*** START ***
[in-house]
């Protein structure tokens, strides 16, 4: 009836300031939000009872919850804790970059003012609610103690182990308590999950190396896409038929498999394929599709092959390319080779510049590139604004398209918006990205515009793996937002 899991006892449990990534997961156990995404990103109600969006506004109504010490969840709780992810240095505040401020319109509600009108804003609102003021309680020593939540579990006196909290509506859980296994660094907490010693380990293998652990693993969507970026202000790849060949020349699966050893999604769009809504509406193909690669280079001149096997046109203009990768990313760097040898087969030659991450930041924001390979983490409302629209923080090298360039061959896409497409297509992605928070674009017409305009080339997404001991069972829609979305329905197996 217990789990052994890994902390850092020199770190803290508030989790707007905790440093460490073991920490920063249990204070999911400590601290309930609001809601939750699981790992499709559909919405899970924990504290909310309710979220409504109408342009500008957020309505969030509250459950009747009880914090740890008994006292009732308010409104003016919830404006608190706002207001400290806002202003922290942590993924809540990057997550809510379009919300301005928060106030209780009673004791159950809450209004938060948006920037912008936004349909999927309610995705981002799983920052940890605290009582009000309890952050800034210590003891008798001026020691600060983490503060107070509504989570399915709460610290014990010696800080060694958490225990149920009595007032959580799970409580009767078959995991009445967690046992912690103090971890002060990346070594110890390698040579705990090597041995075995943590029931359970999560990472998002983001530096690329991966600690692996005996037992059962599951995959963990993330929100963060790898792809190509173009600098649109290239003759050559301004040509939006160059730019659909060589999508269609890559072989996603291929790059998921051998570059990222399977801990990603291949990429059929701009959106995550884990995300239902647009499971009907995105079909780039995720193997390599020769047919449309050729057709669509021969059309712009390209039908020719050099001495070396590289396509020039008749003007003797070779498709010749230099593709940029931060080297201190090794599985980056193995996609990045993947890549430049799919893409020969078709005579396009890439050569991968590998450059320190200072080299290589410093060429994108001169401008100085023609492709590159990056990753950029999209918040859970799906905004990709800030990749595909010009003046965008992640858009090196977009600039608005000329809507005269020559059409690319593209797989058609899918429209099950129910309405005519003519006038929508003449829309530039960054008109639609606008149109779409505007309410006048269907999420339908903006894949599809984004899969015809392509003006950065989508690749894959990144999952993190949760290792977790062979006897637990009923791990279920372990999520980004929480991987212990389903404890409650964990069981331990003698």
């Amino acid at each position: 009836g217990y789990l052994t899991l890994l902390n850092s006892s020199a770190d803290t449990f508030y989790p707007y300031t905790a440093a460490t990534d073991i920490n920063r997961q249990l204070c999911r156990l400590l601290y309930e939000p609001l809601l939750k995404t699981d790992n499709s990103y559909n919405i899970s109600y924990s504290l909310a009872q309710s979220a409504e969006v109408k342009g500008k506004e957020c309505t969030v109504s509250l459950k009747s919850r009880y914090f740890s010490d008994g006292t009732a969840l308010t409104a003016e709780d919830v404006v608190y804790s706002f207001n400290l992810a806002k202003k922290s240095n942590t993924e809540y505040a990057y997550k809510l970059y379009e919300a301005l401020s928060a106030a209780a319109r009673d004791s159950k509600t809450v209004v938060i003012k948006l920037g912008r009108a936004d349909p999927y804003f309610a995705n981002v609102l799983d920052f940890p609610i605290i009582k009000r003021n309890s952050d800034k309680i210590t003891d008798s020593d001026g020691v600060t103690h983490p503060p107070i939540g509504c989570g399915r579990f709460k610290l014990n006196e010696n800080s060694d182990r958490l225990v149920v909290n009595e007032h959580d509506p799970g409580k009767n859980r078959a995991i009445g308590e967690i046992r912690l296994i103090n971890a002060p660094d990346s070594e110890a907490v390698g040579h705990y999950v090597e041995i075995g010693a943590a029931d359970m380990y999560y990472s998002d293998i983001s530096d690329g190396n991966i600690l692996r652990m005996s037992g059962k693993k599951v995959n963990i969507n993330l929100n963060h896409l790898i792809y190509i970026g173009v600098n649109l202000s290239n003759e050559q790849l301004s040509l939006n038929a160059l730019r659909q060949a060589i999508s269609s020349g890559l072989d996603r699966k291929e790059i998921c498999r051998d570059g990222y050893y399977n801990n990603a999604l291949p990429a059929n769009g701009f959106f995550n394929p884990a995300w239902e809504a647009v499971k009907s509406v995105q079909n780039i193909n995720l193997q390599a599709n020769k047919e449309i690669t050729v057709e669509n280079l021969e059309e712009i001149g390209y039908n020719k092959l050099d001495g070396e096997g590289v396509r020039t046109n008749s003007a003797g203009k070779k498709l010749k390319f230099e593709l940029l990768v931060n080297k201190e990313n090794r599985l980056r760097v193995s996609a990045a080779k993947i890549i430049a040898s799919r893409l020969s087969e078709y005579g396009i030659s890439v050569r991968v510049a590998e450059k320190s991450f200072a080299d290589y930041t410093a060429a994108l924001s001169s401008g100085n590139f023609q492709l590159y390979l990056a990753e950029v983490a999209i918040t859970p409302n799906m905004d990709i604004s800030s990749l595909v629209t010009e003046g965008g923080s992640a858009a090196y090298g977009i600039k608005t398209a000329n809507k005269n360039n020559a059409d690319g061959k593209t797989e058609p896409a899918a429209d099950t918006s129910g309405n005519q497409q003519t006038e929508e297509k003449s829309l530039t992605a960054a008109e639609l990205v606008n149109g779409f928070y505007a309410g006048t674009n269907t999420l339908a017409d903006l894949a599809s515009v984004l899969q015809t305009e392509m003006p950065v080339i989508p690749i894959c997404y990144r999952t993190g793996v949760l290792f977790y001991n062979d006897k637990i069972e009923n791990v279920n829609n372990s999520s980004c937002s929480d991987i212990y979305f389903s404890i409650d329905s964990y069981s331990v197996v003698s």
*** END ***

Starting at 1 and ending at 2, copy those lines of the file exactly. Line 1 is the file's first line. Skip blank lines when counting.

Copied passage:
[in-house]
């Protein structure tokens, strides 16, 4: 009836300031939000009872919850804790970059003012609610103690182990308590999950190396896409038929498999394929599709092959390319080779510049590139604004398209918006990205515009793996937002 899991006892449990990534997961156990995404990103109600969006506004109504010490969840709780992810240095505040401020319109509600009108804003609102003021309680020593939540579990006196909290509506859980296994660094907490010693380990293998652990693993969507970026202000790849060949020349699966050893999604769009809504509406193909690669280079001149096997046109203009990768990313760097040898087969030659991450930041924001390979983490409302629209923080090298360039061959896409497409297509992605928070674009017409305009080339997404001991069972829609979305329905197996 217990789990052994890994902390850092020199770190803290508030989790707007905790440093460490073991920490920063249990204070999911400590601290309930609001809601939750699981790992499709559909919405899970924990504290909310309710979220409504109408342009500008957020309505969030509250459950009747009880914090740890008994006292009732308010409104003016919830404006608190706002207001400290806002202003922290942590993924809540990057997550809510379009919300301005928060106030209780009673004791159950809450209004938060948006920037912008936004349909999927309610995705981002799983920052940890605290009582009000309890952050800034210590003891008798001026020691600060983490503060107070509504989570399915709460610290014990010696800080060694958490225990149920009595007032959580799970409580009767078959995991009445967690046992912690103090971890002060990346070594110890390698040579705990090597041995075995943590029931359970999560990472998002983001530096690329991966600690692996005996037992059962599951995959963990993330929100963060790898792809190509173009600098649109290239003759050559301004040509939006160059730019659909060589999508269609890559072989996603291929790059998921051998570059990222399977801990990603291949990429059929701009959106995550884990995300239902647009499971009907995105079909780039995720193997390599020769047919449309050729057709669509021969059309712009390209039908020719050099001495070396590289396509020039008749003007003797070779498709010749230099593709940029931060080297201190090794599985980056193995996609990045993947890549430049799919893409020969078709005579396009890439050569991968590998450059320190200072080299290589410093060429994108001169401008100085023609492709590159990056990753950029999209918040859970799906905004990709800030990749595909010009003046965008992640858009090196977009600039608005000329809507005269020559059409690319593209797989058609899918429209099950129910309405005519003519006038929508003449829309530039960054008109639609606008149109779409505007309410006048269907999420339908903006894949599809984004899969015809392509003006950065989508690749894959990144999952993190949760290792977790062979006897637990009923791990279920372990999520980004929480991987212990389903404890409650964990069981331990003698």